Shirine Khoury-Haq blog: we have come a long way
I write this as my final LM TOM blog, as I will be leaving Lloyd’s at the end of March.
Having created the Target Operating Model with my colleagues around the market I am delighted that, while this may be the end of my LM TOM experience, I leave having seen the market undergo a seismic change in its ability to make London an easier place to do business.
Departure allows for reflection, so I have asked myself what I think has made this set of activities more successful than those that have gone before.
I have always been clear that I love the London insurance market and its people. Having come from outside the market, I have not seen the camaraderie, collaboration, honesty and decency I see in this market elsewhere. The collective effort, borne by a desire to preserve and promote the market, which was made by so many people is the primary reason that the programme has been able to deliver. The value of the hours that people have given of their time, their enthusiasm and intelligence is beyond price when you are encouraging 350 firms to change processes and behaviours.
I have detailed what we have collectively achieved in my previous blog, so I won’t repeat it here, but nothing would have happened without you all, and the successes achieved are down to you.
I am particularly grateful to those who believed in what we were trying to do from the start, when there was no guarantee of success. You put your names to the programme, alongside mine, and we were able to collectively bring others with us until it gained enough momentum and credibility for others to join and lead elements without quite as much coercion! I am grateful to Joe Dainty, Adrian Thornycroft, Justin Emrich, Michael Gould, Sheila Cameron, Louise Day, James Livett, Rob Gillies, Tom Payne, Bronek Masojada, Steve McGill and many others who were kind and brave enough to take those first leaps.
Before I joined Lloyd’s, I was always confused about market modernisation. To me, it lacked context; clarity around how the individual projects fitted together and a clear narrative thread around the costs and benefits. And for any single London Market business there was a limit to how efficient it could be in a symbiotic market where there were so many manual processes, which were then duplicated by others.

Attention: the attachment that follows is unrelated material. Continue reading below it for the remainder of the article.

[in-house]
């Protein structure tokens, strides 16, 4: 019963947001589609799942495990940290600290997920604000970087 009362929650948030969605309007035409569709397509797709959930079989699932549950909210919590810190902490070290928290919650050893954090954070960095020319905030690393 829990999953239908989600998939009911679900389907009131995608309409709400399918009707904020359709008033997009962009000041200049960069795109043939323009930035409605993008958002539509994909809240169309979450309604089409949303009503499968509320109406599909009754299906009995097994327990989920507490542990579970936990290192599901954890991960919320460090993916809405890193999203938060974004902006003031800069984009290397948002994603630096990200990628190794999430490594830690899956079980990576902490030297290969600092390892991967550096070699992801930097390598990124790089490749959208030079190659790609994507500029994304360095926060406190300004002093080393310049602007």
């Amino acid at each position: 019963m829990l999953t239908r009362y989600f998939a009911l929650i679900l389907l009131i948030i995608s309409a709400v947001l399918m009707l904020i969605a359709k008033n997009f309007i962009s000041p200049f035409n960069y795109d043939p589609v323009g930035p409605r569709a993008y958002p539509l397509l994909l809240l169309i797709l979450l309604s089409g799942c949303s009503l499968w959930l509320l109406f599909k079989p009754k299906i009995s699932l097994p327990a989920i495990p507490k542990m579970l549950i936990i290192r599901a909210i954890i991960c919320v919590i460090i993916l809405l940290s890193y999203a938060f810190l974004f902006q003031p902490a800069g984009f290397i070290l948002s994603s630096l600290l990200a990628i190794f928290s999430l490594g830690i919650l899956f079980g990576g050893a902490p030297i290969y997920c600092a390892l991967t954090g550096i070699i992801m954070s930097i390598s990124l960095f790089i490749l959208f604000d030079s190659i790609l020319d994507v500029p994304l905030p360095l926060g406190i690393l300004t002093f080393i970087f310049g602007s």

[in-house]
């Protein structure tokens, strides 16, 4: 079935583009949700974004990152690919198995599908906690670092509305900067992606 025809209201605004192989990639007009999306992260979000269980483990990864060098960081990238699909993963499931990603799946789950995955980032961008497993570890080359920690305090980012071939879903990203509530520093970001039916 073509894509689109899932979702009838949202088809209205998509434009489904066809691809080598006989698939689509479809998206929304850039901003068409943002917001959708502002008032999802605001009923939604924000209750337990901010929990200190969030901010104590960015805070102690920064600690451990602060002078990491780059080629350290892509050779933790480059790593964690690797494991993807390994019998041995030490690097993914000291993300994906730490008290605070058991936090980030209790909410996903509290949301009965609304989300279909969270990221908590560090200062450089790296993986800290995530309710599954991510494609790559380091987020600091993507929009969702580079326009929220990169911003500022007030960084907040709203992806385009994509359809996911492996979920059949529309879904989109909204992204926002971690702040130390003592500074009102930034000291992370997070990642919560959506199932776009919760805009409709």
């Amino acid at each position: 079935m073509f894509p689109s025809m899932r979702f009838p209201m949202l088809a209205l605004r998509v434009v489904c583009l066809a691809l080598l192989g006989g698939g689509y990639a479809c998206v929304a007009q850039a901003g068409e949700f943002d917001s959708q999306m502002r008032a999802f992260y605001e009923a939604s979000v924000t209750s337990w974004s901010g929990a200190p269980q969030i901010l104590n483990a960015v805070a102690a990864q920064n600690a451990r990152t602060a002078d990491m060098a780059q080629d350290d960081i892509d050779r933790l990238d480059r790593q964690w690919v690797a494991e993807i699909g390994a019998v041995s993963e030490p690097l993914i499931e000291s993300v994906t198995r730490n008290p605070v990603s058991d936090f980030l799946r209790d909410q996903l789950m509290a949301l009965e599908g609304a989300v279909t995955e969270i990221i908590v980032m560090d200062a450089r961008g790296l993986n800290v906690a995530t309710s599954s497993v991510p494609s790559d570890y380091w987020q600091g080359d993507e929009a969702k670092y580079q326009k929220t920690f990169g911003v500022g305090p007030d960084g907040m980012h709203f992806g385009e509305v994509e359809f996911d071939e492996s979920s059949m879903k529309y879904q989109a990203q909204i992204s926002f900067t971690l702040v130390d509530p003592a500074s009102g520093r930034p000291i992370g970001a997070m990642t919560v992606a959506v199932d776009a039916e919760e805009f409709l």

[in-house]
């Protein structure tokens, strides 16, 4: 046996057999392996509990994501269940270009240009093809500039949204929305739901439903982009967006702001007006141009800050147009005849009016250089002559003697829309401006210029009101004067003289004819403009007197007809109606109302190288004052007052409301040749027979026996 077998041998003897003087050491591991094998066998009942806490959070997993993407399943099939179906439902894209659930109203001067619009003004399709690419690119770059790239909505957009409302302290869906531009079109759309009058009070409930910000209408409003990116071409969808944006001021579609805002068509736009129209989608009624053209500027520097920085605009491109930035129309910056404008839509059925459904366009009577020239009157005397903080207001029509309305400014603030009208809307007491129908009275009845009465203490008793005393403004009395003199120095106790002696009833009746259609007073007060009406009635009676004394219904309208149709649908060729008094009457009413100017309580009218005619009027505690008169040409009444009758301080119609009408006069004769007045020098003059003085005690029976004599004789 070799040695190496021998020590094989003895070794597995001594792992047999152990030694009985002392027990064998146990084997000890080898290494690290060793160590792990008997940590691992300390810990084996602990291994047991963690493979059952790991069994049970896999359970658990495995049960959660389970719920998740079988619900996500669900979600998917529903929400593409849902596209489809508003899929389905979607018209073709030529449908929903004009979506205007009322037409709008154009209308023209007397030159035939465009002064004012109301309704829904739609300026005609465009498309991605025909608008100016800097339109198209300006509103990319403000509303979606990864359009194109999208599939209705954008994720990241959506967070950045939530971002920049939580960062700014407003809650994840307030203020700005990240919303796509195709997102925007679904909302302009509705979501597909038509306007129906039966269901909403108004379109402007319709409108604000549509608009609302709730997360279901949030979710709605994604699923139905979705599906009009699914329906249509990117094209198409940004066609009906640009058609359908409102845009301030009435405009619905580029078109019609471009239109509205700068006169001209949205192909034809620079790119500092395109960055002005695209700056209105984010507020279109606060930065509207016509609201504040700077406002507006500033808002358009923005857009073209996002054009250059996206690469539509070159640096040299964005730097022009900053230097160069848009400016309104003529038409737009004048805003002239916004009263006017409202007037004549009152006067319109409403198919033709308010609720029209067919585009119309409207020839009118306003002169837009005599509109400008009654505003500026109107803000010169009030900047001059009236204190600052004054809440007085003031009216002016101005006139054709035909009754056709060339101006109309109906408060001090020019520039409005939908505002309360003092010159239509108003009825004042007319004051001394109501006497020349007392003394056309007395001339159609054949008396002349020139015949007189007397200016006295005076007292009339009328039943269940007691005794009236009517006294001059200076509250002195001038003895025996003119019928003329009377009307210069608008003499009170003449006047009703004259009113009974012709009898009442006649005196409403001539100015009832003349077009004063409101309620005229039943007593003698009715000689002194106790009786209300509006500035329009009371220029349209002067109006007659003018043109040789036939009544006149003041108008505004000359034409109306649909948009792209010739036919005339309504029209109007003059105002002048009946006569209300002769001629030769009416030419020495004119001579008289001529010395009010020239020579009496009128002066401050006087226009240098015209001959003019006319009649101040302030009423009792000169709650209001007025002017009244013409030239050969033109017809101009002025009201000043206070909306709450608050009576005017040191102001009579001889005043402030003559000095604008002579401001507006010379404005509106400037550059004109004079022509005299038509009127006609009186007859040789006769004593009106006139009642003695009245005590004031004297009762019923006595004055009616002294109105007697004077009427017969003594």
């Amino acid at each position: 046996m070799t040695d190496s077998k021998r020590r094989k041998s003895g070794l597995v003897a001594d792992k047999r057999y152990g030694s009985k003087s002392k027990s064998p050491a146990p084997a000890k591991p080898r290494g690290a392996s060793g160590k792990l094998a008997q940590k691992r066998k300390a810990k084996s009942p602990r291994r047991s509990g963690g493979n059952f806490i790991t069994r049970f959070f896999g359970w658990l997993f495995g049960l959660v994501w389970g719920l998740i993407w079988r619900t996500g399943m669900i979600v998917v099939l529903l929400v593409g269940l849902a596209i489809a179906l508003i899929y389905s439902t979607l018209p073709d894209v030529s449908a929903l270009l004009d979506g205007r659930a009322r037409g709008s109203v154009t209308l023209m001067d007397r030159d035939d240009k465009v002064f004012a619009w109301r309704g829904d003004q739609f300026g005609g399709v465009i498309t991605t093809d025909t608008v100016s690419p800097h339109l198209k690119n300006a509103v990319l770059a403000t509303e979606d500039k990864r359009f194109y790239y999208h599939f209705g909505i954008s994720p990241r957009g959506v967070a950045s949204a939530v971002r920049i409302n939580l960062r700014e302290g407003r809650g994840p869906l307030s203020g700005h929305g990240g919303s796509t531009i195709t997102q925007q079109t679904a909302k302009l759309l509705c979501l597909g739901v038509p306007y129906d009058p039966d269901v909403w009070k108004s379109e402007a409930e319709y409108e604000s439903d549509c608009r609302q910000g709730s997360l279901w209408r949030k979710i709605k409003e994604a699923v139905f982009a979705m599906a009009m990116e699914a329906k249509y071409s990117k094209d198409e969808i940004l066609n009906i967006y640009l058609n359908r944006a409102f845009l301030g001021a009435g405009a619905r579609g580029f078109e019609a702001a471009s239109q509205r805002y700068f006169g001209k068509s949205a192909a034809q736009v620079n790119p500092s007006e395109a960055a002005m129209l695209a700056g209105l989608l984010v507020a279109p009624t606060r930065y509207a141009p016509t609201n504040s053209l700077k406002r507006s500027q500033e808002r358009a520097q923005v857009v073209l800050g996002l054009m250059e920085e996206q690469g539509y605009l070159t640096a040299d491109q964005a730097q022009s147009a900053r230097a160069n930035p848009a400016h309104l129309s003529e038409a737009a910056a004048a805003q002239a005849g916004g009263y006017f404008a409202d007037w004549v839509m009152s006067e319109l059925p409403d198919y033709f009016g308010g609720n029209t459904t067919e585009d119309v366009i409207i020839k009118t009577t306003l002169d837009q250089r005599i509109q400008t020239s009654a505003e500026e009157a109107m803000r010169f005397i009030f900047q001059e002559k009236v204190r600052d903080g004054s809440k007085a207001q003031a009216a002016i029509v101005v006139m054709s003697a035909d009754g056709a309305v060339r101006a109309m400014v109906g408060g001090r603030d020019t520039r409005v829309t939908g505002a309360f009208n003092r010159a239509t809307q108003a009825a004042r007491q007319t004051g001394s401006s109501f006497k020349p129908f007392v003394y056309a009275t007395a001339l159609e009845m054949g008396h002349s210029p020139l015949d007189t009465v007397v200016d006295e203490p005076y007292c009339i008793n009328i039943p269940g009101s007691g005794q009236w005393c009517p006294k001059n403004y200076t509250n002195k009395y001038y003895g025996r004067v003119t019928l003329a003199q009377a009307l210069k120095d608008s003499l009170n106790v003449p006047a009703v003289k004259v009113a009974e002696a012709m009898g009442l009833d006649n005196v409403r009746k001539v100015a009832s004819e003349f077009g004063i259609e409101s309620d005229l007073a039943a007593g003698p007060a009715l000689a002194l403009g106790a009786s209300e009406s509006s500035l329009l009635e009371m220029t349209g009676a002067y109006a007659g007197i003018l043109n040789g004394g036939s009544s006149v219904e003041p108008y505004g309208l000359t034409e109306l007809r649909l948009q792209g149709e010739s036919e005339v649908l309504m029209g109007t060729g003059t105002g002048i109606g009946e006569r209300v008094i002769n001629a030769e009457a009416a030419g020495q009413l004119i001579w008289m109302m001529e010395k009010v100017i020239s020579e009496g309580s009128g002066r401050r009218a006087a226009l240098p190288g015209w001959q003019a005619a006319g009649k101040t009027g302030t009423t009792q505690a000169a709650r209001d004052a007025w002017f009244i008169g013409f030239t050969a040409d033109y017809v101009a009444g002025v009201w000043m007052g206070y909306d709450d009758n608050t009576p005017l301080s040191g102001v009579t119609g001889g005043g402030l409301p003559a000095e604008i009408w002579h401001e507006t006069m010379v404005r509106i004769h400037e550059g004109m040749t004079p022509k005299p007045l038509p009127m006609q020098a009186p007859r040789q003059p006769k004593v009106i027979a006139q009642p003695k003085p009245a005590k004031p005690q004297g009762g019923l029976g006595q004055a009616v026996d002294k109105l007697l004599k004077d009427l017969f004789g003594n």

What has succeeded this time has been the combination of seeing the bigger picture and building a comprehensive programme which delivered in bite-sized chunks. By looking at each stage of the value chain individually, we could get on with delivering artefacts that the market could adopt – demonstrating success.
So what’s next?
Many of you have asked me that question on a personal level.
By the time I leave, I will have been at Lloyd’s for almost 5 years. I and others have put many hours into our day jobs and into the LM TOM during that time. I was also lucky to have had our twin daughters right in the middle of the this journey, and I came back to work just a couple of months later to ensure the programme continued to have the leadership it needed to deliver. So, the honest answer is that the first thing for me is a little break during which I will hopefully spend some time with my family while deciding what to do next.
But I would also ask you all the same question.
We have come such a long way, but few of the challenges we faced when we started have disappeared. The global market place remains highly competitive. Brexit adds another level of challenge to individual businesses, as well as to London as a world-leading financial centre. We cannot take our current status for granted and we need to ensure we maintain our focus, innovation and vigilance over our competition to stay in this privileged position. And the digital revolution continues to rage around us.
I spoke earlier about a seismic change in the market and much of that comes, I think, from the fact that London has succeeded at change from the centre and, to an extent, in individual firms. It has achieved things it probably never thought possible.
Let’s celebrate for example that, through PPL, we have built the first ever electronic placement system across our market and that we are now driving almost half of our business through it. It may not be perfect, but it is a genuine first. Everyone should hold their head high and have confidence that more can be done, and done even better.
On the other initiatives, the central solutions promised for Phase 1 have landed and, with the exception of CSRP proportional treaty, there are only a few smaller incremental deliveries left to come.
Some firms are adopting them quickly and are making the internal changes required to start not only reaping the benefits but to also use the new systems and processes to drive competitive advantage, for example, through expense reduction and much better use of data. Other firms are in the process of making this happen. Some others are waiting for it to be done for them. Unfortunately, this will not happen. Every firm has to drive its own adoption in order to obtain the benefits of LM TOM and, while the programme is available to help however it can, firms have to own the change for themselves.
New benefits and solutions
While Phase 2 of LM TOM is still being defined by those who will be here to drive it forward, it will provide a new set of benefits and solutions for our market, and the ability to make a step change in terms of the service and value we will be able to provide to our clients around the world.
I will end by saying that I am very grateful to have been able to work with all of you. I have learnt so much and feel very lucky to have been part of such a unique market at such an exciting time. I leave with many fond memories, many good friends and even more good wishes to all of you for the future.